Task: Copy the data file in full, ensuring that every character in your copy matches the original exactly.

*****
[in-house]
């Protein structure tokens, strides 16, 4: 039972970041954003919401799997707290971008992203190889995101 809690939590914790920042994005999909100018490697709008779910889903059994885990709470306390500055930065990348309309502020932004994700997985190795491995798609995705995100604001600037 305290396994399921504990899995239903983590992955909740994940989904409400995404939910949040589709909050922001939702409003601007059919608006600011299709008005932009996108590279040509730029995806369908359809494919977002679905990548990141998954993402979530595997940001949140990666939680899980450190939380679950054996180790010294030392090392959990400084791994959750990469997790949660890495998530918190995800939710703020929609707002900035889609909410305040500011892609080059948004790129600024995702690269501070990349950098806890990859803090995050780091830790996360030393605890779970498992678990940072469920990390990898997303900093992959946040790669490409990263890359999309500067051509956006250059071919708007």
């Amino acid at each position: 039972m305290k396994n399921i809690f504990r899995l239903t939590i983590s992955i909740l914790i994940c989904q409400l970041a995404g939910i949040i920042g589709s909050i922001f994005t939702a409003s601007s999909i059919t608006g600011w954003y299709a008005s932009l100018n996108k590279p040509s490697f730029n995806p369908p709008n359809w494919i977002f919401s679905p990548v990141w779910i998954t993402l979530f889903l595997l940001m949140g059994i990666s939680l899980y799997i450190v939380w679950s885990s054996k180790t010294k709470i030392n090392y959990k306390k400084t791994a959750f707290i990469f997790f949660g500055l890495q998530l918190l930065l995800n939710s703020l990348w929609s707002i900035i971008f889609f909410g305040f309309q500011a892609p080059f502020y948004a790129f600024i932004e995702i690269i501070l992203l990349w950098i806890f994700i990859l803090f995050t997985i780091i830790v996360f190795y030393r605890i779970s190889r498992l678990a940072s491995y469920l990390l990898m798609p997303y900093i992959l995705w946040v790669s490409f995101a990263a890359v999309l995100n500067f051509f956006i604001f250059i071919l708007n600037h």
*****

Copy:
[in-house]
């Protein structure tokens, strides 16, 4: 039972970041954003919401799997707290971008992203190889995101 809690939590914790920042994005999909100018490697709008779910889903059994885990709470306390500055930065990348309309502020932004994700997985190795491995798609995705995100604001600037 305290396994399921504990899995239903983590992955909740994940989904409400995404939910949040589709909050922001939702409003601007059919608006600011299709008005932009996108590279040509730029995806369908359809494919977002679905990548990141998954993402979530595997940001949140990666939680899980450190939380679950054996180790010294030392090392959990400084791994959750990469997790949660890495998530918190995800939710703020929609707002900035889609909410305040500011892609080059948004790129600024995702690269501070990349950098806890990859803090995050780091830790996360030393605890779970498992678990940072469920990390990898997303900093992959946040790669490409990263890359999309500067051509956006250059071919708007």
């Amino acid at each position: 039972m305290k396994n399921i809690f504990r899995l239903t939590i983590s992955i909740l914790i994940c989904q409400l970041a995404g939910i949040i920042g589709s909050i922001f994005t939702a409003s601007s999909i059919t608006g600011w954003y299709a008005s932009l100018n996108k590279p040509s490697f730029n995806p369908p709008n359809w494919i977002f919401s679905p990548v990141w779910i998954t993402l979530f889903l595997l940001m949140g059994i990666s939680l899980y799997i450190v939380w679950s885990s054996k180790t010294k709470i030392n090392y959990k306390k400084t791994a959750f707290i990469f997790f949660g500055l890495q998530l918190l930065l995800n939710s703020l990348w929609s707002i900035i971008f889609f909410g305040f309309q500011a892609p080059f502020y948004a790129f600024i932004e995702i690269i501070l992203l990349w950098i806890f994700i990859l803090f995050t997985i780091i830790v996360f190795y030393r605890i779970s190889r498992l678990a940072s491995y469920l990390l990898m798609p997303y900093i992959l995705w946040v790669s490409f995101a990263a890359v999309l995100n500067f051509f956006i604001f250059i071919l708007n600037h």